Of t hese st at us flags, only t he CF flag can be m odified direct ly, using t he STC, CLC, and CMC inst ruct ions. Also t he bit inst ruct ions ( BT, BTS, BTR, and BTC) copy a specified bit int o t he CF flag. The st at us flags allow a single arit hm et ic operat ion t o produce result s for t hree different dat a t ypes: unsigned int egers, signed int egers, and BCD int egers. I f t he result of an arit hm et ic operat ion is t reat ed as an unsigned int eger, t he CF flag indicat es an out- of- range condit ion ( carry or a borrow) ; if t reat ed as a signed int eger ( t wo’s com plem ent num ber) , t he OF flag indicat es a carry or borrow; and if t reat ed as a BCD digit , t he AF flag indicat es a carry or borrow. The SF flag indicat es t he sign of a signed int eger. The ZF flag indicat es eit her a signed- or an unsigned- int eger zero. When perform ing m ult iple- precision arit hm et ic on int egers, t he CF flag is used in conj unct ion wit h t he add wit h carry ( ADC) and subt ract wit h borrow ( SBB) inst ruct ions t o propagat e a carry or borrow from one com put at ion t o t he next . The condit ion inst ruct ions Jcc ( j um p on condit ion code cc) , SETcc ( byt e set on condit ion code cc) , LOOPcc, and CMOVcc ( condit ional m ove) use one or m ore of t he st at us flags as condit ion codes and t est t hem for branch, set- byt e, or end- loop condit ions.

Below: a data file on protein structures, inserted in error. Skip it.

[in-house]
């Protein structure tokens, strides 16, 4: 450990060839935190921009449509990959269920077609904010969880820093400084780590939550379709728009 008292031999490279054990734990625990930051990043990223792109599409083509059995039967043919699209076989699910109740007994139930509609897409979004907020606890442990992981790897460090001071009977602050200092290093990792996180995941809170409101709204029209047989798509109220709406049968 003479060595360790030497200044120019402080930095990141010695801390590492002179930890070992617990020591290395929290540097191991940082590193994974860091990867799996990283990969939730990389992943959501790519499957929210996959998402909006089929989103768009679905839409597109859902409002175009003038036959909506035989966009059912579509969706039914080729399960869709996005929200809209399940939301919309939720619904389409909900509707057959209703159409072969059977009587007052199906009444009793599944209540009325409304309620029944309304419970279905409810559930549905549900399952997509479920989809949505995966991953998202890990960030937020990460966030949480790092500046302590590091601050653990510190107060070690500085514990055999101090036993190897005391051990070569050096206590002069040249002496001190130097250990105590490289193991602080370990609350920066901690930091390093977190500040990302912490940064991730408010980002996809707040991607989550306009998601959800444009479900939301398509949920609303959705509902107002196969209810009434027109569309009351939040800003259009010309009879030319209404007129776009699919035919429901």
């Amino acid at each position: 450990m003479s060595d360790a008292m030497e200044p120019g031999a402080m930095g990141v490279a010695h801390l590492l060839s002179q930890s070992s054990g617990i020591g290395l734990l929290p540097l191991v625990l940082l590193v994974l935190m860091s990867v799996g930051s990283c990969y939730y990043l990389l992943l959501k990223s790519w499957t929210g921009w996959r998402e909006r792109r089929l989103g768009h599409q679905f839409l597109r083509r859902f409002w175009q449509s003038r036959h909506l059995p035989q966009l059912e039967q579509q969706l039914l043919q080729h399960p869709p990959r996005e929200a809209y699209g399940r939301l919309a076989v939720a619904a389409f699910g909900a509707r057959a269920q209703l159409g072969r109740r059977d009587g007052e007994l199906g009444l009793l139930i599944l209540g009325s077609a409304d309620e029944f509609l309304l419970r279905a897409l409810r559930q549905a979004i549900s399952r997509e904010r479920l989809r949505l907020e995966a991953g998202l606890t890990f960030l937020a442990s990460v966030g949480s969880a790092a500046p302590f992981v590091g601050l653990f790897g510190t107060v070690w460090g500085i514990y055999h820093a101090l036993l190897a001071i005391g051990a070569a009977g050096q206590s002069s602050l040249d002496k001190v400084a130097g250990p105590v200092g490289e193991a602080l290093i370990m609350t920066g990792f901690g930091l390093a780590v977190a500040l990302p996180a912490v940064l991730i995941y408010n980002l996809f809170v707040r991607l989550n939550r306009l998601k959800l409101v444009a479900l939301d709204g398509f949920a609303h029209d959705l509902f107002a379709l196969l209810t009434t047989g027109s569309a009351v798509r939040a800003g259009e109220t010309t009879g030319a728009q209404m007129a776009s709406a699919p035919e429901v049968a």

3.4.3.2

DF Flag

The direct ion flag ( DF, locat ed in bit 10 of t he EFLAGS regist er) cont rols st ring inst ruct ions ( MOVS, CMPS, SCAS, LODS, and STOS) . Set t ing t he DF flag causes t he st ring inst ruct ions t o aut o- decrem ent ( t o process st rings from high addr esses t o low addr esses) . Clear ing t he DF flag causes t he st r ing inst r uct ions t o aut o- increm ent ( process st rings from low addresses t o high addresses) . The STD and CLD inst ruct ions set and clear t he DF flag, respect ively.